Exposing The Hidden Side of Me at Tangled Art

Alexis Pastuch

A few months ago I was asked by a friend, who is a photographer to take part in a photo shoot that would be on display at Tangled Arts Festival. It was going to be an exhibit that was very personal.

The exhibit’s concept is this: One picture, which would be in colour, would portray what the world sees. The second picture, which is in black and white, would show the “disability” side of anyone who participated. It would be called “Spina Bifida: Front to Back.”

I’m not going to lie I had to think about this for a minute. If I participated, I would be revealing a side that no one aside from some family members have seen, not even me. I’m not going to lie I had to think about this for a minute. After reading the personal story of the photographer I immediately said yes. I could not only relate to what he was saying, but how he felt as well.

The photo shoots were a lot of fun. He made me feel very comfortable. He always explained what the shot was going to be, and he asked if I was okay with that. He never made me do something I didn’t want to do. The “front” shoot was easy because it was just like I was taking an every day photo. When it came time for the “back” shoot I was a little nervous. I wasn’t nervous about posing. I was nervous about seeing my back. I had this picture in my mind what it was going to look like. It was NOTHING like I imagined. I was asked what I thought my back would look like and this is what I said, “I was nervous… about seeing my own back… something that nobody sees… out in the open. I thought my back was going to be… what’s the word… grotesque? After I saw it, I thought, that’s not bad. It is my body and that’s it.”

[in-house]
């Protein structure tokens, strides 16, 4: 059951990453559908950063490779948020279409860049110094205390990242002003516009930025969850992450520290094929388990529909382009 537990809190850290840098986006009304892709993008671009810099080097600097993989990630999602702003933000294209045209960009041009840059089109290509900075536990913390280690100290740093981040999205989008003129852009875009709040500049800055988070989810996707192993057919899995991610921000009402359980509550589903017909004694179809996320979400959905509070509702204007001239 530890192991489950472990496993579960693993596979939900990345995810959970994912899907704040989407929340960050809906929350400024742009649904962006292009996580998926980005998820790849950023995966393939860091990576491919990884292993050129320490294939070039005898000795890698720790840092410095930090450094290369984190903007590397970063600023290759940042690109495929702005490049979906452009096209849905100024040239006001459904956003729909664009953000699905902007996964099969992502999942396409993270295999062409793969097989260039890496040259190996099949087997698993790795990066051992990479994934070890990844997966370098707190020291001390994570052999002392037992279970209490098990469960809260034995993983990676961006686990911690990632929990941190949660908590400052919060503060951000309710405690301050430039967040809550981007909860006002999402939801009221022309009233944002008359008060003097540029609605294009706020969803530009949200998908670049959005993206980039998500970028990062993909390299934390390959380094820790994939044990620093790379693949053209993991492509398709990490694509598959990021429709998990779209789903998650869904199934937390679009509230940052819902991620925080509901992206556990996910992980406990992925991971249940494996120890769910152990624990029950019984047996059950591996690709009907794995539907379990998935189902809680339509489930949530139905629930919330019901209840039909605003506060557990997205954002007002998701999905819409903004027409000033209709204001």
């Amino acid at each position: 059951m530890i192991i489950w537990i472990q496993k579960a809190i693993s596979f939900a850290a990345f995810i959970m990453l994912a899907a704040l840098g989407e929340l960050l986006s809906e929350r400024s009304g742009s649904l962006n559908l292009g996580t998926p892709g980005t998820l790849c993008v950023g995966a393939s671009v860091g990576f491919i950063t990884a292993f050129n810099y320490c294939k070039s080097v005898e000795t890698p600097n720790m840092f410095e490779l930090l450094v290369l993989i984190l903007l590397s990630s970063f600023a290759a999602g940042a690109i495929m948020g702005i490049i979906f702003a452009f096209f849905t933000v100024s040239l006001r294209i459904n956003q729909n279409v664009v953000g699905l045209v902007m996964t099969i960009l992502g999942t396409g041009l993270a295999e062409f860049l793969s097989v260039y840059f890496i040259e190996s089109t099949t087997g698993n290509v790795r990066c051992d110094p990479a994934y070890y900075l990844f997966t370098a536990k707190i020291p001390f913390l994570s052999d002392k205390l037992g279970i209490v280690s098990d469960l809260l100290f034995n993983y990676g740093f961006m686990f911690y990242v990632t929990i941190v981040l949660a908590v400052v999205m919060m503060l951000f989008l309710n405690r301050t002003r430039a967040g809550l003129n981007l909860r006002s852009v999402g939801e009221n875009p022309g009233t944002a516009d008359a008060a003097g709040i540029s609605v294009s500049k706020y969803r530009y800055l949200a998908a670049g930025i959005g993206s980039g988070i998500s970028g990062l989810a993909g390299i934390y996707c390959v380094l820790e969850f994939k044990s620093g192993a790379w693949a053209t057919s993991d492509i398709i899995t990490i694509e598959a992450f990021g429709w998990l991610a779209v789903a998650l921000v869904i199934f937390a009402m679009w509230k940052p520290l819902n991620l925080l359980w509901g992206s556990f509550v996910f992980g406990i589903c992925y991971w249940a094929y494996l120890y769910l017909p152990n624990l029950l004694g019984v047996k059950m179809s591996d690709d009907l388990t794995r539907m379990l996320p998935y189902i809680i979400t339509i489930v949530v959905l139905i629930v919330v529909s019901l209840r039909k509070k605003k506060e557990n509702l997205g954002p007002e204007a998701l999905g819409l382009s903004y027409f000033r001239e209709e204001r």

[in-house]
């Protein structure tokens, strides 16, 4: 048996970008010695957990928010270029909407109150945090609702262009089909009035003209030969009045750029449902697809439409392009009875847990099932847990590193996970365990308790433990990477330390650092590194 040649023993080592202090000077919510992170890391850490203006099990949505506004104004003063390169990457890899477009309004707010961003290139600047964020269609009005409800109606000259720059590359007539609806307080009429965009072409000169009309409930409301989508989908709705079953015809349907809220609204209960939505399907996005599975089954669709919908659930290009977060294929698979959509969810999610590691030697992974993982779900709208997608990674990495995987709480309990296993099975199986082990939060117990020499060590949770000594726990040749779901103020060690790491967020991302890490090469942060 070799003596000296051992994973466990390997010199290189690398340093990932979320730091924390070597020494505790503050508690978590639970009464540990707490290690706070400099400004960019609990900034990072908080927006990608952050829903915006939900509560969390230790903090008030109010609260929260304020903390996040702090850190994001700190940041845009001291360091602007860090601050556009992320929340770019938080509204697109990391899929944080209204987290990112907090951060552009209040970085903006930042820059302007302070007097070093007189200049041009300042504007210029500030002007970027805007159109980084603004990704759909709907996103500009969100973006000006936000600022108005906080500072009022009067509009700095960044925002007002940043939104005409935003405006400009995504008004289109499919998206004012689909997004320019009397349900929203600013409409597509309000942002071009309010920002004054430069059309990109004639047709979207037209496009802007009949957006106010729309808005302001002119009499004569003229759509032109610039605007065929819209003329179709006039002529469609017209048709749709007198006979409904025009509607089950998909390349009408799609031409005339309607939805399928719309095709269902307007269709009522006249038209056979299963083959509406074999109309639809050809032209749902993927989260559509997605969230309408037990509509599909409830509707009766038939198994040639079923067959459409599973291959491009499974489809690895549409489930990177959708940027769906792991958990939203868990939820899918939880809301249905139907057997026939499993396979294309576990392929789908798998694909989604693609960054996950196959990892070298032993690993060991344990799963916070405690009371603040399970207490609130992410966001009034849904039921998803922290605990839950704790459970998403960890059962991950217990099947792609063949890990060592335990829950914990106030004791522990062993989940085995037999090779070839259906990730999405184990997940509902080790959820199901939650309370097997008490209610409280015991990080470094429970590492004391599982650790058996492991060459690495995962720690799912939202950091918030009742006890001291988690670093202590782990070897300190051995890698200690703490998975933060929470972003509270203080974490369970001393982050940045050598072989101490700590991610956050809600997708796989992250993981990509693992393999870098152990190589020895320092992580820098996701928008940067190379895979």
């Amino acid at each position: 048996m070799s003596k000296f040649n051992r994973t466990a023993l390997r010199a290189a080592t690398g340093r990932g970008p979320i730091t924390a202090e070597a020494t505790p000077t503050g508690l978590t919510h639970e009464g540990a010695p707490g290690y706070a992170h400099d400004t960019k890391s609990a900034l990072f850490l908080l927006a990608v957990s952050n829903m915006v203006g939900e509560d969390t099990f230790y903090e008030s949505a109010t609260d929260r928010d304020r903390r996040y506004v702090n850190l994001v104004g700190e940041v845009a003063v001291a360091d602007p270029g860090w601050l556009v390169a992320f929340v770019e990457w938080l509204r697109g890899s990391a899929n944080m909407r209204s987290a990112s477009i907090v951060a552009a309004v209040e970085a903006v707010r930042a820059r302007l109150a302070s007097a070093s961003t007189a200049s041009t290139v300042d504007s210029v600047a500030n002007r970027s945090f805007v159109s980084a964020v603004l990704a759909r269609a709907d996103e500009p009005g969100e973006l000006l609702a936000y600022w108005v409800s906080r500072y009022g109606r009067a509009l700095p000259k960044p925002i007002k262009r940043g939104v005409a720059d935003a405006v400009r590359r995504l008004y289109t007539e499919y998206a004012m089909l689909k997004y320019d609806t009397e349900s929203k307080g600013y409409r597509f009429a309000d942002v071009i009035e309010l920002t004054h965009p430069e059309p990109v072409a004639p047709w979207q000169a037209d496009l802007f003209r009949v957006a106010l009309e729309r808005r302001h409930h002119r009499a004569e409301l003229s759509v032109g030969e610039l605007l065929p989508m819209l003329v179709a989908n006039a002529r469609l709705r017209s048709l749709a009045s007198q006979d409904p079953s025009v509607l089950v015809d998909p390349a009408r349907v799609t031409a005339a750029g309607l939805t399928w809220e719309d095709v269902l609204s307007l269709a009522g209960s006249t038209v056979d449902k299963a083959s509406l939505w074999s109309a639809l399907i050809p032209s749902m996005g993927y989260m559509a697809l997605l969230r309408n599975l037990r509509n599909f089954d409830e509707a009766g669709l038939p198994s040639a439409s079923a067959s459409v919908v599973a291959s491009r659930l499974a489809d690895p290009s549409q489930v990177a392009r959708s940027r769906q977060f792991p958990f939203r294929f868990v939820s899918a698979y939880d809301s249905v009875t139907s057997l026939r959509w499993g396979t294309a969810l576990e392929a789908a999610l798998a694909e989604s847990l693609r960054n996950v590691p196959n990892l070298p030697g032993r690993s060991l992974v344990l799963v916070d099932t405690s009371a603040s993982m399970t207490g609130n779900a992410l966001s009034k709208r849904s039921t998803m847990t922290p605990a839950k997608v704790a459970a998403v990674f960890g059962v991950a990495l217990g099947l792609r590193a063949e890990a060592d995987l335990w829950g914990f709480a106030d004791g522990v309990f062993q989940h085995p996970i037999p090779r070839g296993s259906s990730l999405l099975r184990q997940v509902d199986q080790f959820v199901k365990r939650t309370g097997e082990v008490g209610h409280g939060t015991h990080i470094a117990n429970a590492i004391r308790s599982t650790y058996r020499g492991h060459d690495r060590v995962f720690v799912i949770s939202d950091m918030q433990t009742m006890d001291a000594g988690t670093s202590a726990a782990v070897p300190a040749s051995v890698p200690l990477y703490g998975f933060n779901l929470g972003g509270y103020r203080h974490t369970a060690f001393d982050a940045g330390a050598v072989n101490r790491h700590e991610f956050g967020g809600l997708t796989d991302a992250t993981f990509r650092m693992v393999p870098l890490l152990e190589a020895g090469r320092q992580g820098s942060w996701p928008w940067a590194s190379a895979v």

I was being honest but after I said it I was a little sad. I thought, “I’m proud of who I am so why do I have such a negative thought about something that’s a part of me?” Well let me tell you, I don’t have that thought anymore. We are all different. That’s what makes us unique. I also realized something else. I realized that whatever warped image you have of yourself in your head, it is NOTHING like reality. From now on, I stand by this statement: “I am who I am and if you don’t like it, then that’s your problem”.

You can see Spina Bifida: Front to Back at the Abozzo Gallery (401 Richmond St. W.) until April 26th!


I enjoy spending time with friends and family. I am proud to be a part of this team that talks about issues regarding disability because I think it needs to be heard.


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